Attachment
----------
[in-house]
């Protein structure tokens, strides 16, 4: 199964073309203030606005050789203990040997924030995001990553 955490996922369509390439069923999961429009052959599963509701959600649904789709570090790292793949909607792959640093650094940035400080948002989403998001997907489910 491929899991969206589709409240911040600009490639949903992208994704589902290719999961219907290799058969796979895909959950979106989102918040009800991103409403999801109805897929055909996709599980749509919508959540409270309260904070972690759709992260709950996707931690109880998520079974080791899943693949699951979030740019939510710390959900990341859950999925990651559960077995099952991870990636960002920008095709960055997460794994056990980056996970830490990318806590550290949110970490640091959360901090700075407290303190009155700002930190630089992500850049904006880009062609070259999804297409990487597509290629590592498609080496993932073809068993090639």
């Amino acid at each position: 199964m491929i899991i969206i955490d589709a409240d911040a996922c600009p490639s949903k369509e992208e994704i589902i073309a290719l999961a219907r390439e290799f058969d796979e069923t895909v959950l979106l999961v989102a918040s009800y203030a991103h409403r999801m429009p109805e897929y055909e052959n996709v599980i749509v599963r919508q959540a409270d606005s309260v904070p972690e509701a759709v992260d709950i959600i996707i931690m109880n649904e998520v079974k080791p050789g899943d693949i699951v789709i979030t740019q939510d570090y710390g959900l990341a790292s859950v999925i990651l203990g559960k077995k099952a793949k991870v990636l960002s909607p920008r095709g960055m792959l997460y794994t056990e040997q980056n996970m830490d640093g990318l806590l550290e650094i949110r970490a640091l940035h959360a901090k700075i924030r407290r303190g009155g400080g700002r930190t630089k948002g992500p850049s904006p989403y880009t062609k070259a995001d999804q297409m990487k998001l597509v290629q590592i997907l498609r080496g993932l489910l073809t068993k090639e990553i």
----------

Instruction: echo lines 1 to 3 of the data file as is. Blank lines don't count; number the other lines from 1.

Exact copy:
[in-house]
């Protein structure tokens, strides 16, 4: 199964073309203030606005050789203990040997924030995001990553 955490996922369509390439069923999961429009052959599963509701959600649904789709570090790292793949909607792959640093650094940035400080948002989403998001997907489910 491929899991969206589709409240911040600009490639949903992208994704589902290719999961219907290799058969796979895909959950979106989102918040009800991103409403999801109805897929055909996709599980749509919508959540409270309260904070972690759709992260709950996707931690109880998520079974080791899943693949699951979030740019939510710390959900990341859950999925990651559960077995099952991870990636960002920008095709960055997460794994056990980056996970830490990318806590550290949110970490640091959360901090700075407290303190009155700002930190630089992500850049904006880009062609070259999804297409990487597509290629590592498609080496993932073809068993090639």
């Amino acid at each position: 199964m491929i899991i969206i955490d589709a409240d911040a996922c600009p490639s949903k369509e992208e994704i589902i073309a290719l999961a219907r390439e290799f058969d796979e069923t895909v959950l979106l999961v989102a918040s009800y203030a991103h409403r999801m429009p109805e897929y055909e052959n996709v599980i749509v599963r919508q959540a409270d606005s309260v904070p972690e509701a759709v992260d709950i959600i996707i931690m109880n649904e998520v079974k080791p050789g899943d693949i699951v789709i979030t740019q939510d570090y710390g959900l990341a790292s859950v999925i990651l203990g559960k077995k099952a793949k991870v990636l960002s909607p920008r095709g960055m792959l997460y794994t056990e040997q980056n996970m830490d640093g990318l806590l550290e650094i949110r970490a640091l940035h959360a901090k700075i924030r407290r303190g009155g400080g700002r930190t630089k948002g992500p850049s904006p989403y880009t062609k070259a995001d999804q297409m990487k998001l597509v290629q590592i997907l498609r080496g993932l489910l073809t068993k090639e990553i």